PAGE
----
First and foremost, we need to remember that spelling is optional. Don’t think that a will or census records will provide the correct spelling. Wills and census records were recorded by individuals who may or may not have asked how something was spelled. They may have been asking people who could not read or write how to spell their names. Most of the entries were accomplished either based on the experience of the person doing the writing, or their best guess based on how the name sounded. Men who clerked or “scribed” had no special grasp of spelling. I have seen the same name spelled three different ways in a single document. Most names did not reach a finalized form until Social Security began. Once you spelled it a certain way with the federal government – that was pretty close to how it remained. Our family uses the spelling of Olinger, but there are many Ohlingers in the tree. So when searching for Olinger you need to flexible and search for Olinger, Ollinger, and Ohlinger, and try substituting an e for an i and the letter j for g. The Yount line is often found as Yont, Yunt, and Yundt. I have also seen it spelled Jundt in some trees.

I am sure of whom Margaret Olinger’s parents are for two reasons. First – Viola Lawton Scott gathered the initial information directly from Margaret Olinger when she was alive. This is why I’m comfortable with using the date of births that I have. Second – I have Margaret Olinger’s 1932 death certificate which names her parents are Daniel Olinger and Hannah Yount.1 This could get confusing as we work are way back since there are several Olingers who have married Younts.

Daniel Olinger was born 20 September 1811 in Armstrong County, the youngest known son of Adam and Anna Maria (Yount) Olinger. (Yes, Yount again. Daniel and Hannah are first cousins.) I have seen various locations listed for his birth including Kittanning and Elderton. Daniel’s family was enumerated on the 1820 census in Kittanning Twp., Armstrong, Pennsylvania. Elderton was not incorporated as a borough until 1859.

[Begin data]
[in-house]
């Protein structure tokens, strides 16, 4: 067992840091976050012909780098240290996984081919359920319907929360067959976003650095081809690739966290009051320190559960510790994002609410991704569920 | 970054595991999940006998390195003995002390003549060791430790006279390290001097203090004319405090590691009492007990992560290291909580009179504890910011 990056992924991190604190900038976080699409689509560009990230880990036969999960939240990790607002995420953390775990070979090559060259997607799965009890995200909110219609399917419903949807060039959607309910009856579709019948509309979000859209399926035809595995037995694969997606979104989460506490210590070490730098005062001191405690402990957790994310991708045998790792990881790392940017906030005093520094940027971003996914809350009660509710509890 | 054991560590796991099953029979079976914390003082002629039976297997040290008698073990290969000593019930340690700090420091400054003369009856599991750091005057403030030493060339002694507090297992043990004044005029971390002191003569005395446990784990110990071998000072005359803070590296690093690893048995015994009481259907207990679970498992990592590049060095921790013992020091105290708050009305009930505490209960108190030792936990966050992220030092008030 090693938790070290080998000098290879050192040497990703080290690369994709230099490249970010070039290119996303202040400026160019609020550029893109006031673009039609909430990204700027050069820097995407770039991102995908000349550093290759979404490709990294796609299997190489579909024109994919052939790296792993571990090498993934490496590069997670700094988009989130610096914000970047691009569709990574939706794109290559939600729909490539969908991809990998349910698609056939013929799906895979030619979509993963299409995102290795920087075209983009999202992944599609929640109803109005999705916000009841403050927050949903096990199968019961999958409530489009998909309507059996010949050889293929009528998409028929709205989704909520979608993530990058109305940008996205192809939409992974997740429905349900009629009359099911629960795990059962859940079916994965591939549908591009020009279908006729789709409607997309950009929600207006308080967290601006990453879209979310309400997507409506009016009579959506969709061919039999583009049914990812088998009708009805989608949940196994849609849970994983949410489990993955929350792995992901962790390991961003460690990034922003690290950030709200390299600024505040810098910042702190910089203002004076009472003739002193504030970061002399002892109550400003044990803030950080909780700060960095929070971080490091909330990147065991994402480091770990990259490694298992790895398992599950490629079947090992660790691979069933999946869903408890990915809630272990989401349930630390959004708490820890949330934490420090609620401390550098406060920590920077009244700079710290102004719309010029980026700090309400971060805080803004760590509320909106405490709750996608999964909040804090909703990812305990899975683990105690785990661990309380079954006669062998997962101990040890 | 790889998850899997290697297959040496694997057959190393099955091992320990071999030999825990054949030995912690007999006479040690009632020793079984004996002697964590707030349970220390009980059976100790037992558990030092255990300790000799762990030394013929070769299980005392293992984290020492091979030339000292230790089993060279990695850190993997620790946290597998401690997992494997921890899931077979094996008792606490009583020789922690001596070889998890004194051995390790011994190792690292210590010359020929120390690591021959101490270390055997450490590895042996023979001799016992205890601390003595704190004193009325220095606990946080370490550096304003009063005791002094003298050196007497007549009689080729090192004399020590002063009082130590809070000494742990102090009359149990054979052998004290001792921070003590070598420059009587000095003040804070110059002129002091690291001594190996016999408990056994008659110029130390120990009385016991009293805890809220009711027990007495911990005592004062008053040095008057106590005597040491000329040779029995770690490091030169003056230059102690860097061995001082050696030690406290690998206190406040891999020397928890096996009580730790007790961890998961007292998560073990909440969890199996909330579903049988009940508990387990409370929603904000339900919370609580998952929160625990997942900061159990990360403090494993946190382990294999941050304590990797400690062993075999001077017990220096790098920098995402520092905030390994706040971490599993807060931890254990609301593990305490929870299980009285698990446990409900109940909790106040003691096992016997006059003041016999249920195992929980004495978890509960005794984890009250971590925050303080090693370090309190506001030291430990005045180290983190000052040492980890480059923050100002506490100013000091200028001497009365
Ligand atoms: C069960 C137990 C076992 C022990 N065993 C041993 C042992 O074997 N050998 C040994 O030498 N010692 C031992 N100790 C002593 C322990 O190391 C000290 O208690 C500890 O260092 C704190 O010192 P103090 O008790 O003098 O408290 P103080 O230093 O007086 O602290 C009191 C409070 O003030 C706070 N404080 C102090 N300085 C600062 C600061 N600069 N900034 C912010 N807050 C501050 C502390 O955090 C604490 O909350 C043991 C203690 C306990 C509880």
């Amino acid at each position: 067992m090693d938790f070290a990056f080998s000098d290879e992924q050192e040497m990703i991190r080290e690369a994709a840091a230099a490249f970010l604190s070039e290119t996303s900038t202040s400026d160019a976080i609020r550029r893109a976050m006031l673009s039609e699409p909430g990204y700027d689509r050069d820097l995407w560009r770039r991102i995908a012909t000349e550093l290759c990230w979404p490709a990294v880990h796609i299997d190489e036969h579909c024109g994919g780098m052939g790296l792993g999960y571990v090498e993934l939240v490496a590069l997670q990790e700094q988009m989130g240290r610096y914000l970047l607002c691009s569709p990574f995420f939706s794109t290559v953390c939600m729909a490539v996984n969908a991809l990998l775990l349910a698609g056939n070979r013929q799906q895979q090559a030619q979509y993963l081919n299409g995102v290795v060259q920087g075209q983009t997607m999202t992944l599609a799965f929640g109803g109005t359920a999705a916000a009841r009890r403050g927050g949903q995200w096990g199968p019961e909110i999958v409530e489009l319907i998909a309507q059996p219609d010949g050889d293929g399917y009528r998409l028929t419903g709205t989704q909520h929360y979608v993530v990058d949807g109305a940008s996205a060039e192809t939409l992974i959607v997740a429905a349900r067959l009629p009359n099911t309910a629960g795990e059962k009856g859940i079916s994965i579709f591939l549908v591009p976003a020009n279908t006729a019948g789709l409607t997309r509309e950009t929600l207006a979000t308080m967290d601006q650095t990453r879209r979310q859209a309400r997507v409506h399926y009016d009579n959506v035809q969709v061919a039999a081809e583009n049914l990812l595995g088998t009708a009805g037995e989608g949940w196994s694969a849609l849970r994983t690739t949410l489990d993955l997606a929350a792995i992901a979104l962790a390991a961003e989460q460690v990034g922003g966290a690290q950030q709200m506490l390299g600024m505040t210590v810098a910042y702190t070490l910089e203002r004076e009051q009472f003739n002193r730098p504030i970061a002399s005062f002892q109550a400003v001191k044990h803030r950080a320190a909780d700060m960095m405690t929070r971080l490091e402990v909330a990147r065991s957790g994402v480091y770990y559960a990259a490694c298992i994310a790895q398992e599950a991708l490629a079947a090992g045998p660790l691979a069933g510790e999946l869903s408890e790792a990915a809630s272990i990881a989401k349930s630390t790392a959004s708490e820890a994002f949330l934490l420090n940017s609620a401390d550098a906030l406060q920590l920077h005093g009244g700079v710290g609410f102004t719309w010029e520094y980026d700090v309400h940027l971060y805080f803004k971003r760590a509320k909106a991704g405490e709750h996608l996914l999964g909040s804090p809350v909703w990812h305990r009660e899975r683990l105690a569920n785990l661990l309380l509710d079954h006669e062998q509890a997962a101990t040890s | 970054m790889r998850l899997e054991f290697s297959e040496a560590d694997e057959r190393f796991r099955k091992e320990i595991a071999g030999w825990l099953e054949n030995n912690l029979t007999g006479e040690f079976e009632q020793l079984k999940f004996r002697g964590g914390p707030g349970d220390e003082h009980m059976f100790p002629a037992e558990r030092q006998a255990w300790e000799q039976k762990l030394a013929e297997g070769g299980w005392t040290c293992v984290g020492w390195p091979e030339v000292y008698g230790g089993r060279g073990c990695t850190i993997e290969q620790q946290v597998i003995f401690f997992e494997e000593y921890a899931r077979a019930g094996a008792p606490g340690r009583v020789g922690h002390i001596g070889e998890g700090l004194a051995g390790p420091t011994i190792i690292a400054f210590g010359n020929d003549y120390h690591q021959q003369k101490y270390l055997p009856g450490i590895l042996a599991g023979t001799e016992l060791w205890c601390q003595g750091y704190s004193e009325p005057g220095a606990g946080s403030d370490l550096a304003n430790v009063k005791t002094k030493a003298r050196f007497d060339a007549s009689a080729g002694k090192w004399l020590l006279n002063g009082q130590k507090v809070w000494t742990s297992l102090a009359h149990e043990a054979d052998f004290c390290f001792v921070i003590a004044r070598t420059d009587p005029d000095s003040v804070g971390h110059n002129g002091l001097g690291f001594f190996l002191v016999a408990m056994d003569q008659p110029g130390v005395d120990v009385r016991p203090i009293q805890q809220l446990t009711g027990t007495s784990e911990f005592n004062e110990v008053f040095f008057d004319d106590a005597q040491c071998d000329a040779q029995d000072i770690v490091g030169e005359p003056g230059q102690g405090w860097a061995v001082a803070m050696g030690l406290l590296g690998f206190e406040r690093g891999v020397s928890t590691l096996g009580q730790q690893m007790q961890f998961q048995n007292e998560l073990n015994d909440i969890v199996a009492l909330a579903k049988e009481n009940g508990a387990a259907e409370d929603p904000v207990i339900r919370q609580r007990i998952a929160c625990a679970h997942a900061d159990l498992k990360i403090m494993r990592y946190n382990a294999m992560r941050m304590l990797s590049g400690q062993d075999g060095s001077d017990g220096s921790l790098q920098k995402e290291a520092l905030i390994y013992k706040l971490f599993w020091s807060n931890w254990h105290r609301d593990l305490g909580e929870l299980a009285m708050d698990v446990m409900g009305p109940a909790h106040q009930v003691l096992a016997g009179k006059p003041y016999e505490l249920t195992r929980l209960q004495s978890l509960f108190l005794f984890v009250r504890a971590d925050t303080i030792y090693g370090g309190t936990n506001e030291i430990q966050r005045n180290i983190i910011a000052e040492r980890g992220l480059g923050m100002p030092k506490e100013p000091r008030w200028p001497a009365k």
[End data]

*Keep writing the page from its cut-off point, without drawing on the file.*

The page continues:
Daniel married Hannah Yount on 10 April 1830 in Kittanning Twp. The newspaper notice of their marriage reads “Mr. Daniel Ohlinger, to Miss Hannah Yundt, dau. of Jonathan Yundt all of Kittanning Twp.”2 Hannah is the fifth child of Jonathan and Maria Margaret (Riscinger) Yount. Jonathan is the brother of Daniel’s mother Anna Maria. More on Daniel and Hannah in the next post.



1. Pennsylvania Department of Health, death certificate 73280 (1932), Margaret Scott; Division of Vital Records, New Castle, Pennsylvania.
2. Constance Louise (Leinweber) Mateer, Early Deaths & Marriages in Armstrong County, Pennsylavania (Kittanning, Pennsylvania: n.p., 1994), Kittanning Gazette Vol #V I.

Margaret (Olinger) Scott (1842-1932)

Stepping back a generation in the Scott family, my next series of posts will focus on the Olinger and Yount lines. The Olinger and Yount families have been in Pennsylvania since before the Revolutionary War and are (fortunately for me) reasonably well documented. I have provided a pedigree chart from Robert Clare Scott in case you’ve lost track – I constantly have to refer back to my notes and charts in this family. It’s simply a lot of people to keep track of.